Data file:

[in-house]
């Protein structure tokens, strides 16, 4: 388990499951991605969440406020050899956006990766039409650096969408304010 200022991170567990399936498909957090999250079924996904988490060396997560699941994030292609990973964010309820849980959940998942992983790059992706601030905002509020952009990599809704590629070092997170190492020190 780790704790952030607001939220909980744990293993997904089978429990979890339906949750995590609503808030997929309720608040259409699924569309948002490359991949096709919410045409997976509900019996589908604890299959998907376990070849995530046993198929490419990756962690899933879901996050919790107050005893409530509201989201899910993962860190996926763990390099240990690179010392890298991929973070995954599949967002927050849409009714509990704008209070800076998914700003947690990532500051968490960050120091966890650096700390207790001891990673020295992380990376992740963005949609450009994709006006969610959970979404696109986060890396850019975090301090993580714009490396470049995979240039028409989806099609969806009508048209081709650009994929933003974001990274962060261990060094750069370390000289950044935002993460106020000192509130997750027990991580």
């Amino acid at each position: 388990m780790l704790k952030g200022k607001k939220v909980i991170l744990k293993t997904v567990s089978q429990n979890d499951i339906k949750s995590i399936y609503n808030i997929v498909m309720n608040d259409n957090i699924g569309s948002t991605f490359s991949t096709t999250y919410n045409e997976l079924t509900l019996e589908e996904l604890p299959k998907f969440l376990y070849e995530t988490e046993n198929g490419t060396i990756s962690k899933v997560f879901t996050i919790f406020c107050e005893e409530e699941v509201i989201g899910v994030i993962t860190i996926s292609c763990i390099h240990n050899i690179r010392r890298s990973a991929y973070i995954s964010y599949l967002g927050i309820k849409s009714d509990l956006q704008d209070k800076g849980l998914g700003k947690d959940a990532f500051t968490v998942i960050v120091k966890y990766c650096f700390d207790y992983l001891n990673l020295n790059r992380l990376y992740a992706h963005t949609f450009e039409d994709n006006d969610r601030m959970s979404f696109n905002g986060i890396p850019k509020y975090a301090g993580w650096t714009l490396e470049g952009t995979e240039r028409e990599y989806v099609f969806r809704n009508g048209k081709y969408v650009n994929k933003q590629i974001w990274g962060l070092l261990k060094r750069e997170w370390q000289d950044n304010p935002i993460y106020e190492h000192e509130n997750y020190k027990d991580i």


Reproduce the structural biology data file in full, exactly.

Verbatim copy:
[in-house]
């Protein structure tokens, strides 16, 4: 388990499951991605969440406020050899956006990766039409650096969408304010 200022991170567990399936498909957090999250079924996904988490060396997560699941994030292609990973964010309820849980959940998942992983790059992706601030905002509020952009990599809704590629070092997170190492020190 780790704790952030607001939220909980744990293993997904089978429990979890339906949750995590609503808030997929309720608040259409699924569309948002490359991949096709919410045409997976509900019996589908604890299959998907376990070849995530046993198929490419990756962690899933879901996050919790107050005893409530509201989201899910993962860190996926763990390099240990690179010392890298991929973070995954599949967002927050849409009714509990704008209070800076998914700003947690990532500051968490960050120091966890650096700390207790001891990673020295992380990376992740963005949609450009994709006006969610959970979404696109986060890396850019975090301090993580714009490396470049995979240039028409989806099609969806009508048209081709650009994929933003974001990274962060261990060094750069370390000289950044935002993460106020000192509130997750027990991580």
């Amino acid at each position: 388990m780790l704790k952030g200022k607001k939220v909980i991170l744990k293993t997904v567990s089978q429990n979890d499951i339906k949750s995590i399936y609503n808030i997929v498909m309720n608040d259409n957090i699924g569309s948002t991605f490359s991949t096709t999250y919410n045409e997976l079924t509900l019996e589908e996904l604890p299959k998907f969440l376990y070849e995530t988490e046993n198929g490419t060396i990756s962690k899933v997560f879901t996050i919790f406020c107050e005893e409530e699941v509201i989201g899910v994030i993962t860190i996926s292609c763990i390099h240990n050899i690179r010392r890298s990973a991929y973070i995954s964010y599949l967002g927050i309820k849409s009714d509990l956006q704008d209070k800076g849980l998914g700003k947690d959940a990532f500051t968490v998942i960050v120091k966890y990766c650096f700390d207790y992983l001891n990673l020295n790059r992380l990376y992740a992706h963005t949609f450009e039409d994709n006006d969610r601030m959970s979404f696109n905002g986060i890396p850019k509020y975090a301090g993580w650096t714009l490396e470049g952009t995979e240039r028409e990599y989806v099609f969806r809704n009508g048209k081709y969408v650009n994929k933003q590629i974001w990274g962060l070092l261990k060094r750069e997170w370390q000289d950044n304010p935002i993460y106020e190492h000192e509130n997750y020190k027990d991580i």